The Real Game of Thrones - Historical Events that Inspired the Novels and Show

By Camille T. Tue, November 29, 2016
Daenerys Targaryen from Season 6 of Game of Thrones © HBO
Daenerys Targaryen from Season 6 of Game of Thrones © HBO
Cersei Lannister from Season 6 of Game of Thrones © HBO
Cersei Lannister from Season 6 of Game of Thrones © HBO
Jon Snow from Season 6 of Game of Thrones © HBO
Jon Snow from Season 6 of Game of Thrones © HBO

Are you a fan of HBO’s television series Game of Thrones? The sixth season of the series based on George R. R. Martin’s fantasy series A Song of Ice and Fire ended in June, and has proven to be as exciting as the first five. The sixth season was even more intriguing to readers of the novels, because as we eagerly await Mr. Martin to release his sixth novel, The Winds of Winter (we’ve been waiting five years now!), the television show isn’t slowing down; they are continuing to tell the story where the novels left off. This has left many readers scratching their heads because many plot lines are diverting from the books, but it all adds to the fun.

Game of Thrones takes place in a setting where kings, queens, knights, lords, giants, magic, dragons, and even the walking dead, exists. What you might be surprised to know though is this fantasy world was actually inspired by historical events. Mr. Martin has stated that, "The War of the Roses was one of the original inspirations for A Song of Ice and Fire. The War of the Roses was fought between the Yorks and Lancasters and I have the Starks and the Lannisters."

The War of the Roses was a series of battles between the House of York and House of Lancaster in medieval England for the right to the throne, between 1455 and 1487. It’s called "War of the Roses" for the badge of each house: the white rose for York and the red rose for Lancaster (even though it’s said these particular badges weren’t often used). The war was won when Henry VII (a Lancaster and first monarch of the House of Tudor) defeated Richard III (the last king of House York). When Henry VII assumed the throne, he married Elizabeth of York and invented the double rose (white superimposed on red) to symbolize the union of the two warring houses (which encouraged writers to use the roses as emblems of the feud).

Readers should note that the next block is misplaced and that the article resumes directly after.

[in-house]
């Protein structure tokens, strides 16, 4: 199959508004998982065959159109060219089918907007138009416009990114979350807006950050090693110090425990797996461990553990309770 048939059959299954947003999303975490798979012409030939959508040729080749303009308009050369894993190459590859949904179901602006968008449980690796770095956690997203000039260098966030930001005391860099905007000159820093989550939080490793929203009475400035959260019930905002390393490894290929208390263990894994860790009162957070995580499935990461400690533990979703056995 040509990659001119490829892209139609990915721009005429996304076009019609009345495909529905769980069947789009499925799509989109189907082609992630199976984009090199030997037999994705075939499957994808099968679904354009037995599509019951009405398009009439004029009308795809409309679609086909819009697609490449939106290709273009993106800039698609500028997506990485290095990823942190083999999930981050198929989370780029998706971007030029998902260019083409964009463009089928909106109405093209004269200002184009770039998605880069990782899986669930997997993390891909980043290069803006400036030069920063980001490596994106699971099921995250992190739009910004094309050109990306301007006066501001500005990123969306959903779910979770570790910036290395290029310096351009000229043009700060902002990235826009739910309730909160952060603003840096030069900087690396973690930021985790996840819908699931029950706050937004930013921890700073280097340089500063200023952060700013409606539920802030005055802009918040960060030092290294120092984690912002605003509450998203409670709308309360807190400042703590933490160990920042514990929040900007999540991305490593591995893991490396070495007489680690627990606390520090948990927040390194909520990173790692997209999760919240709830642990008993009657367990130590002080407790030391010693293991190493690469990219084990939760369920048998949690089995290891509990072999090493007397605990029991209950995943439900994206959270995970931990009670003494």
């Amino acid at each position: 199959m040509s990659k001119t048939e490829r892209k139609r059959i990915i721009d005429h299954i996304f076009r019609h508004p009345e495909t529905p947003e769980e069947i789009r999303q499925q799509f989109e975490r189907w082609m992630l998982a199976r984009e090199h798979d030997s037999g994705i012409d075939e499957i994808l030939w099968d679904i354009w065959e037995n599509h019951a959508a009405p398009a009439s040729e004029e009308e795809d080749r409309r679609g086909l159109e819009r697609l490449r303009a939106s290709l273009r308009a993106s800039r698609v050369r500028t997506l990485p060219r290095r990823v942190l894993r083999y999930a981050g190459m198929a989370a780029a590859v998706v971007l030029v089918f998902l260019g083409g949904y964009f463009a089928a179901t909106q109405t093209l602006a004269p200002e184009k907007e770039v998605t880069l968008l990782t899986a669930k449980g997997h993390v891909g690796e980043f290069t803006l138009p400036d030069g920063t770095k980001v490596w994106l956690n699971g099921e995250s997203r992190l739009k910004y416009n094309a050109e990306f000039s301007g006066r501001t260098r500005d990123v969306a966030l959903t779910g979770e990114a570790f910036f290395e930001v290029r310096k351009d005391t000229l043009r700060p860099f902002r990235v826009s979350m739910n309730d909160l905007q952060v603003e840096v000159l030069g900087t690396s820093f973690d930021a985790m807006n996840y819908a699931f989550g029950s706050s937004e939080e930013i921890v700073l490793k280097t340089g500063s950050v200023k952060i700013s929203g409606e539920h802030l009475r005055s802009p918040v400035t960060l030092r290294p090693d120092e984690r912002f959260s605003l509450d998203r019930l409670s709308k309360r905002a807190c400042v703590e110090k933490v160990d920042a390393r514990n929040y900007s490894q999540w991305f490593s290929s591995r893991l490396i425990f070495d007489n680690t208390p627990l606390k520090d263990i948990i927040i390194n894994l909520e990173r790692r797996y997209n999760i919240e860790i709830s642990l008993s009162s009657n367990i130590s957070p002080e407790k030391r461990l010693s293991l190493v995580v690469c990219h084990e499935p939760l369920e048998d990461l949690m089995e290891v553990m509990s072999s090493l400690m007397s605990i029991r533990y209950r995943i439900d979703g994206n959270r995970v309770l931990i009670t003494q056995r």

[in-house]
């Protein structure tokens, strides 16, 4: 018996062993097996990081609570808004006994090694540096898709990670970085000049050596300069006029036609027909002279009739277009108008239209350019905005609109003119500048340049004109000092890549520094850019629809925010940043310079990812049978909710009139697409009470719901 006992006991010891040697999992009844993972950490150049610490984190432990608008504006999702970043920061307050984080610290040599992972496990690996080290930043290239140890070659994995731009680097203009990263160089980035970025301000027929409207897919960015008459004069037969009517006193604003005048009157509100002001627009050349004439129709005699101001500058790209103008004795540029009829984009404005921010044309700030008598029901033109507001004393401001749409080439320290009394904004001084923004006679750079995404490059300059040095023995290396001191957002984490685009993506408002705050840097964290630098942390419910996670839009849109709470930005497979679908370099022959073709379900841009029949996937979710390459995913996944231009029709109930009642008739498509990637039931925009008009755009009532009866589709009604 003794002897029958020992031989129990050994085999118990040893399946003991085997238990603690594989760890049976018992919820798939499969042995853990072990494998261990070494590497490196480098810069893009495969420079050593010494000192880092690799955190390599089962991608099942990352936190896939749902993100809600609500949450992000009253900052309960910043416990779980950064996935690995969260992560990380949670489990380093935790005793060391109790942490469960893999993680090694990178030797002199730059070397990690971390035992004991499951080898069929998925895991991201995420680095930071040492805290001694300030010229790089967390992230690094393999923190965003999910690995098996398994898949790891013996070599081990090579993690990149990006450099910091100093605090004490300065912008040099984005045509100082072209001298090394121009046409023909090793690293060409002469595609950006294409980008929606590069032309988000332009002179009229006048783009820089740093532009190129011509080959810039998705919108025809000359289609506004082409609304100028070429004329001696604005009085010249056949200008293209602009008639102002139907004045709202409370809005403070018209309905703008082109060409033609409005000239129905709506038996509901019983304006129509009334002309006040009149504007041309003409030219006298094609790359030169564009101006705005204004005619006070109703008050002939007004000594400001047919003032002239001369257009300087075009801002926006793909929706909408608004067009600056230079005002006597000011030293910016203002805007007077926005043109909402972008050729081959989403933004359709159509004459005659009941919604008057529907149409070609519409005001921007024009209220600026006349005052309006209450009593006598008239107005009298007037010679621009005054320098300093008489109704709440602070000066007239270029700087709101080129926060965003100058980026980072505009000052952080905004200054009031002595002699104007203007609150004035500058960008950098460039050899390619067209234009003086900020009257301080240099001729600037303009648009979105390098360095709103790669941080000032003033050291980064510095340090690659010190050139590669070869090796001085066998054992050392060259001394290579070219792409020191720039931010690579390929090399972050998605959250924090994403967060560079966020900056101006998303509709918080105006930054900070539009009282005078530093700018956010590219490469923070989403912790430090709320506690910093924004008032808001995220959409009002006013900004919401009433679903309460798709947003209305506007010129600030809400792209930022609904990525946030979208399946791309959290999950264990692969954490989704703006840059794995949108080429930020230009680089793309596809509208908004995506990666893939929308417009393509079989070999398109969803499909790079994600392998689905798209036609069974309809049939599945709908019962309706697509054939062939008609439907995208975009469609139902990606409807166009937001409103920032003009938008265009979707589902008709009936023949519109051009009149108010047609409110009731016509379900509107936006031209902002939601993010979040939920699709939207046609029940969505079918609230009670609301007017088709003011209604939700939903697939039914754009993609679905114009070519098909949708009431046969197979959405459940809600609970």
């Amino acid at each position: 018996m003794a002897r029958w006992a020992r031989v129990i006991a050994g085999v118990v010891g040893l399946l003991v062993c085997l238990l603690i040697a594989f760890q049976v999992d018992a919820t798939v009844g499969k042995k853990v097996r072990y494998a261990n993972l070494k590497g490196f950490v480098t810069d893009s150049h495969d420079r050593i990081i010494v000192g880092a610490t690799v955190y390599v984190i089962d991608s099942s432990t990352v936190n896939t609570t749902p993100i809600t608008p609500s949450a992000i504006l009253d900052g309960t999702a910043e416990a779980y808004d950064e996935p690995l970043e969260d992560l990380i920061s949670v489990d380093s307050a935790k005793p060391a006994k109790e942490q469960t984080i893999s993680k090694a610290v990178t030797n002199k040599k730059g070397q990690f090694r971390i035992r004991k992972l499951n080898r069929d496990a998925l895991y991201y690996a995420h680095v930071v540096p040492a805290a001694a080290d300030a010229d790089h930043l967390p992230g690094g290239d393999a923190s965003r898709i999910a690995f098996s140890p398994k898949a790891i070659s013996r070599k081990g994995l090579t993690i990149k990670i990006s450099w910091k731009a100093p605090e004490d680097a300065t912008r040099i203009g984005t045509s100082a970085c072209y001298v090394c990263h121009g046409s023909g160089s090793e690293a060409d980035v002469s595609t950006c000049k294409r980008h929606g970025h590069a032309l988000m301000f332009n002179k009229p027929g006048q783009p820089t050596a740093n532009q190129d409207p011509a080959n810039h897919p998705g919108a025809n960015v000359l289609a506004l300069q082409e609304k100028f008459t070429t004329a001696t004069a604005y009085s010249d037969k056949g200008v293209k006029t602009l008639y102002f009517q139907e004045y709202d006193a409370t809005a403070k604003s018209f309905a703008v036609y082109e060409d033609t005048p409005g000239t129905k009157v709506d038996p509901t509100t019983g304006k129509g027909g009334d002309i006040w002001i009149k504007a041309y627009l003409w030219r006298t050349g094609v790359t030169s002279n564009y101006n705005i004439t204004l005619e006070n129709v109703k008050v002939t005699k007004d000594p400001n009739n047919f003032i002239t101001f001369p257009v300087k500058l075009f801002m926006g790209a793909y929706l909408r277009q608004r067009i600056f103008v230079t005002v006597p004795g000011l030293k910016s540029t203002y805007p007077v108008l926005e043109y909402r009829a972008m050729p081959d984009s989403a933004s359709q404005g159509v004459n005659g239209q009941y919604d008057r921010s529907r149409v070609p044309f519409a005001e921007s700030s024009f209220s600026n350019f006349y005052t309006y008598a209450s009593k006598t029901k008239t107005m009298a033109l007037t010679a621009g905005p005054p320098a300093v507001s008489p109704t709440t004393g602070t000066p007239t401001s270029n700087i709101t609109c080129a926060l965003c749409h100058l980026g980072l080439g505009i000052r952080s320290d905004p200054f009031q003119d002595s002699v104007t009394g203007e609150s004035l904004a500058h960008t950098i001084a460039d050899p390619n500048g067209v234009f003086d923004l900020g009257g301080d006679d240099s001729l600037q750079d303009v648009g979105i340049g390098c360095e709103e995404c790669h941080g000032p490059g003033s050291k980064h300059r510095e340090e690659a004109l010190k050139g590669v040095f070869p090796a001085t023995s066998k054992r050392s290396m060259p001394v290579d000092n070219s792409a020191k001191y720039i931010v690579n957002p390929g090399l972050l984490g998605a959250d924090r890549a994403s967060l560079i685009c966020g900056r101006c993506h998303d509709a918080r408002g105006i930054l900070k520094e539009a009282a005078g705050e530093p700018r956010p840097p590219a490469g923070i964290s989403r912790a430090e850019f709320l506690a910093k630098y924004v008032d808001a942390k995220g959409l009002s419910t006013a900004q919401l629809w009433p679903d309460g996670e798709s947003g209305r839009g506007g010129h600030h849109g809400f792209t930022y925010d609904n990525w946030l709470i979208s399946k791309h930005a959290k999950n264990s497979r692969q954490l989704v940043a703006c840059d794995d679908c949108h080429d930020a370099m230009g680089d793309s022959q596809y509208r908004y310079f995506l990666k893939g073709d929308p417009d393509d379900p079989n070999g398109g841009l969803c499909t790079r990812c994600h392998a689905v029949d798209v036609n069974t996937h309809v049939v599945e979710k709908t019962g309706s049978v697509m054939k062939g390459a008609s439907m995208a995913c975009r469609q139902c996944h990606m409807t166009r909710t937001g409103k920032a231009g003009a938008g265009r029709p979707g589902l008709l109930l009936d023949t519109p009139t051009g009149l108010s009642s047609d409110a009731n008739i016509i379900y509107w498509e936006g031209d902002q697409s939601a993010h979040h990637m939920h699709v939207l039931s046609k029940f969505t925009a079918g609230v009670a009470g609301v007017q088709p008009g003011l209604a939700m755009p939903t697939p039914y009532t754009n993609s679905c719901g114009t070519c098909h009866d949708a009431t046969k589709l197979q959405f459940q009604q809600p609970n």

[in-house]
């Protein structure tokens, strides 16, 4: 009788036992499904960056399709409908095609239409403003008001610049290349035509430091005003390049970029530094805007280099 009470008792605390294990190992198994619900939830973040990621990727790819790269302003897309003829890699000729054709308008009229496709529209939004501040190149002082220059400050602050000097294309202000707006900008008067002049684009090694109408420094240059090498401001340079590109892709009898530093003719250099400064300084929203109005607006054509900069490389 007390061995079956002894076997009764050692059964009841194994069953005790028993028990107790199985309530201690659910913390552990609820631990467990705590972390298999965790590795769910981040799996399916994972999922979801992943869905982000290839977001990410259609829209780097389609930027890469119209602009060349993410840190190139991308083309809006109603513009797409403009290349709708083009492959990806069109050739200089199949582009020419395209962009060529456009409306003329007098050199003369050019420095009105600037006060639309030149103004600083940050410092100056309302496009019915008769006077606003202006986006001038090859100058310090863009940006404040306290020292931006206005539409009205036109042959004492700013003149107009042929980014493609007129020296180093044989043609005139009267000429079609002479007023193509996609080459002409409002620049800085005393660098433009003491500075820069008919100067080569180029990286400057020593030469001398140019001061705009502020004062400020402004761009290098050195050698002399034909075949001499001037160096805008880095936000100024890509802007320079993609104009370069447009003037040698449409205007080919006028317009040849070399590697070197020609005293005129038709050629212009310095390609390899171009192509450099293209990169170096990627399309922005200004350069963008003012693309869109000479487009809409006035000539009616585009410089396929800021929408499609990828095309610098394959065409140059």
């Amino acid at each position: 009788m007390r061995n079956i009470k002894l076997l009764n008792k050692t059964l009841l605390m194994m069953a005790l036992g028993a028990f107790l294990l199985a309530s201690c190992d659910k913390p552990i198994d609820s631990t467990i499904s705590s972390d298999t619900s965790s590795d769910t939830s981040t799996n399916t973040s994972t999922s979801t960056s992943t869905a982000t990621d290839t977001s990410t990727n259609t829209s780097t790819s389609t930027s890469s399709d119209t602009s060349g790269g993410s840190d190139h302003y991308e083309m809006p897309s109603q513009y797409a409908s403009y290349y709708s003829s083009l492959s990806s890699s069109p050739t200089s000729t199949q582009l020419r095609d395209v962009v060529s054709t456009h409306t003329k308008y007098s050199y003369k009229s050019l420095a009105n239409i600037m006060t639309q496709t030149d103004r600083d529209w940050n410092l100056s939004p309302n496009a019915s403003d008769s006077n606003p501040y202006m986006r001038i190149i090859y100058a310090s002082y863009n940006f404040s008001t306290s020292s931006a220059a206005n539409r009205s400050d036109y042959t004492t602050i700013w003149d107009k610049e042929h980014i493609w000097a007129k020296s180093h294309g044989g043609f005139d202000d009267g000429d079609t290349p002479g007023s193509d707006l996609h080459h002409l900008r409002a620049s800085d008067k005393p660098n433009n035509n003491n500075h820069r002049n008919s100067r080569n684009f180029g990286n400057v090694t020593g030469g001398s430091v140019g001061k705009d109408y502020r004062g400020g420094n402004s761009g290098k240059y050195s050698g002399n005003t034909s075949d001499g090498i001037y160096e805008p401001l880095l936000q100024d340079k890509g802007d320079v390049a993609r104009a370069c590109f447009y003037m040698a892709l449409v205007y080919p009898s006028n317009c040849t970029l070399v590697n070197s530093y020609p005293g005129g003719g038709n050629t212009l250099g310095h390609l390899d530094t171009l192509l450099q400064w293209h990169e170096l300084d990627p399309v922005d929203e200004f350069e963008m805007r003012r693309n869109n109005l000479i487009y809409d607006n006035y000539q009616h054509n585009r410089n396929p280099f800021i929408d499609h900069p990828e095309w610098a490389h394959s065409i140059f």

SPOILER WARNING: I discuss some events which take place in the novels and television show. If you haven't read the books or watched the show, I recommend you bookmark this post and come back after you're finished the show or novels. Read at your own risk! 

 

 

 

 

 

 

Here are some plot points from the show loosely based on historical events:

  • Cersi's Walk of Shame - Jane Shore was the mistress of King Edward IV. After his death, she was accused of witchcraft and forced to walk the streets of London barefoot, wearing a white sheet and carrying a lighted candle.
     
  • The Red Wedding - This scene is based on two events in Scottish history. The Black Dinner of 1440 where 16-year-old WIlliam Douglas, 6th Earl of Douglas and his younger brother were invited to dine with the 10-year-old King James II of Scotland. During the meal the brothers are removed and beheaded on trumped up charges. The other event is the Massacre of Glencoe in 1691. The MacDonald clan of Glencoe were guests of the Campbells, with over 120 troops staying on their land enjoying food, drink, and shelter, when a decree was given that the Campbells had permission to "put all to the sword under seventy." 38 men, women, and children were killed in the massacre with many more dying of exposure after trying to escape.
     
  • Unsullied Soldiers - The eunuch soldiers were based on the Spartan army and Mamluks of Egypt.
     
  • Ned Stark - He may be loosely based on William, Lord Hastings, who was a loyal friend of the King Edward IV. After the king's death, he was killed by the King's brother Richard III for treason.

Have you noticed any additional historical events you think were inspired in the books or show? Please share them in the comments below!


Comments

The Battle of the Bastards was based largely on the Battle of Cannae, a great victory of the Carthaginians under Hannibal against the Romans in 216 BCE. (See here, for example: http://m.ign.com/articles/2016/06/20/game-of-thrones-the-real-life-battles-that-inspired-battle-of-the-bastards)
Adrienne - Visiting Philly from Virginia Thu, December 15, 2016
Thanks for the information Adrienne. I didn't know that!
Camille T. - Free Library Thu, December 15, 2016

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